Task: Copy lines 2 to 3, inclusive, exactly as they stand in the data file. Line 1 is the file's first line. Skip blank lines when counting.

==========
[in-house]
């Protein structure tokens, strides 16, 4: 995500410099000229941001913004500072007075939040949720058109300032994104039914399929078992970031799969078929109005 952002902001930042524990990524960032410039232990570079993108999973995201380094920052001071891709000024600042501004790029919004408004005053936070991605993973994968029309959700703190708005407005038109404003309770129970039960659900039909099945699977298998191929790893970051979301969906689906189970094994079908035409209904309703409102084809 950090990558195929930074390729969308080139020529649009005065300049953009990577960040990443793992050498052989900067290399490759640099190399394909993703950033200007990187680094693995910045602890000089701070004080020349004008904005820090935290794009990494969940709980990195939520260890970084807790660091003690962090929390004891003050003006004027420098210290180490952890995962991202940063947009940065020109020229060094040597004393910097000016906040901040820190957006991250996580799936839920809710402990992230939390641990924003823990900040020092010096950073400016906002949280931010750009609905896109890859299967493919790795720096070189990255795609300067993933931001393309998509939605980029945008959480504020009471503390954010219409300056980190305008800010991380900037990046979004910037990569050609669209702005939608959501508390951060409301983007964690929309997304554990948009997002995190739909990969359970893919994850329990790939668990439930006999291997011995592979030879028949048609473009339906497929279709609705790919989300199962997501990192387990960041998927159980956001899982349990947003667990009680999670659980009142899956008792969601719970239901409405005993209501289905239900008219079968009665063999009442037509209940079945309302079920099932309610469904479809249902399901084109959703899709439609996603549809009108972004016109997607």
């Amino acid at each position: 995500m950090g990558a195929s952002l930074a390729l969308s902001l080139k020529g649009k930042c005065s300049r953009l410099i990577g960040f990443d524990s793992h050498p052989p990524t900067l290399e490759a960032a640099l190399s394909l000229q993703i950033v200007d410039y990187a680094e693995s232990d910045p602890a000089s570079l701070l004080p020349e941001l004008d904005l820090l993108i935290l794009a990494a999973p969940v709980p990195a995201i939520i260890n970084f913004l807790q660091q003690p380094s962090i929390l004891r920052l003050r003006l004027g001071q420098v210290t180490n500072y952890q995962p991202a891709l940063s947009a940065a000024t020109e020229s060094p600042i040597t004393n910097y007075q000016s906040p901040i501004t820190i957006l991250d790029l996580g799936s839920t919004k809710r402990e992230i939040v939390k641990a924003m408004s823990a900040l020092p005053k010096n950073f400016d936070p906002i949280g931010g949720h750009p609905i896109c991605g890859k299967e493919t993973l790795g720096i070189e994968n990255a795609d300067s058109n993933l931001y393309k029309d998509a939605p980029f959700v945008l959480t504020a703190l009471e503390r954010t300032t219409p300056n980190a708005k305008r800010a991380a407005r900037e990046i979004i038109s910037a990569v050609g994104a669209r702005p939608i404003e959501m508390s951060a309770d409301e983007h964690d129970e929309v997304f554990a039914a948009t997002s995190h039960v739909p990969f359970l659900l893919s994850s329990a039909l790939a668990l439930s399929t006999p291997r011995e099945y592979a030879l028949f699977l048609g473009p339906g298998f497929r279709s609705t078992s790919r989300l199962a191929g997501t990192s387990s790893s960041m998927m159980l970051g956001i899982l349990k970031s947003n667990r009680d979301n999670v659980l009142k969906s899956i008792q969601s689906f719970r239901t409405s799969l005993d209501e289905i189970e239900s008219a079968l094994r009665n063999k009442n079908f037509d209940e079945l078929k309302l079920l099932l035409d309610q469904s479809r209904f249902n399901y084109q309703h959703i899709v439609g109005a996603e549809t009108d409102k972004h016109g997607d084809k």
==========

């Protein structure tokens, strides 16, 4: 995500410099000229941001913004500072007075939040949720058109300032994104039914399929078992970031799969078929109005 952002902001930042524990990524960032410039232990570079993108999973995201380094920052001071891709000024600042501004790029919004408004005053936070991605993973994968029309959700703190708005407005038109404003309770129970039960659900039909099945699977298998191929790893970051979301969906689906189970094994079908035409209904309703409102084809 950090990558195929930074390729969308080139020529649009005065300049953009990577960040990443793992050498052989900067290399490759640099190399394909993703950033200007990187680094693995910045602890000089701070004080020349004008904005820090935290794009990494969940709980990195939520260890970084807790660091003690962090929390004891003050003006004027420098210290180490952890995962991202940063947009940065020109020229060094040597004393910097000016906040901040820190957006991250996580799936839920809710402990992230939390641990924003823990900040020092010096950073400016906002949280931010750009609905896109890859299967493919790795720096070189990255795609300067993933931001393309998509939605980029945008959480504020009471503390954010219409300056980190305008800010991380900037990046979004910037990569050609669209702005939608959501508390951060409301983007964690929309997304554990948009997002995190739909990969359970893919994850329990790939668990439930006999291997011995592979030879028949048609473009339906497929279709609705790919989300199962997501990192387990960041998927159980956001899982349990947003667990009680999670659980009142899956008792969601719970239901409405005993209501289905239900008219079968009665063999009442037509209940079945309302079920099932309610469904479809249902399901084109959703899709439609996603549809009108972004016109997607």
């Amino acid at each position: 995500m950090g990558a195929s952002l930074a390729l969308s902001l080139k020529g649009k930042c005065s300049r953009l410099i990577g960040f990443d524990s793992h050498p052989p990524t900067l290399e490759a960032a640099l190399s394909l000229q993703i950033v200007d410039y990187a680094e693995s232990d910045p602890a000089s570079l701070l004080p020349e941001l004008d904005l820090l993108i935290l794009a990494a999973p969940v709980p990195a995201i939520i260890n970084f913004l807790q660091q003690p380094s962090i929390l004891r920052l003050r003006l004027g001071q420098v210290t180490n500072y952890q995962p991202a891709l940063s947009a940065a000024t020109e020229s060094p600042i040597t004393n910097y007075q000016s906040p901040i501004t820190i957006l991250d790029l996580g799936s839920t919004k809710r402990e992230i939040v939390k641990a924003m408004s823990a900040l020092p005053k010096n950073f400016d936070p906002i949280g931010g949720h750009p609905i896109c991605g890859k299967e493919t993973l790795g720096i070189e994968n990255a795609d300067s058109n993933l931001y393309k029309d998509a939605p980029f959700v945008l959480t504020a703190l009471e503390r954010t300032t219409p300056n980190a708005k305008r800010a991380a407005r900037e990046i979004i038109s910037a990569v050609g994104a669209r702005p939608i404003e959501m508390s951060a309770d409301e983007h964690d129970e929309v997304f554990a039914a948009t997002s995190h039960v739909p990969f359970l659900l893919s994850s329990a039909l790939a668990l439930s399929t006999p291997r011995e099945y592979a030879l028949f699977l048609g473009p339906g298998f497929r279709s609705t078992s790919r989300l199962a191929g997501t990192s387990s790893s960041m998927m159980l970051g956001i899982l349990k970031s947003n667990r009680d979301n999670v659980l009142k969906s899956i008792q969601s689906f719970r239901t409405s799969l005993d209501e289905i189970e239900s008219a079968l094994r009665n063999k009442n079908f037509d209940e079945l078929k309302l079920l099932l035409d309610q469904s479809r209904f249902n399901y084109q309703h959703i899709v439609g109005a996603e549809t009108d409102k972004h016109g997607d084809k």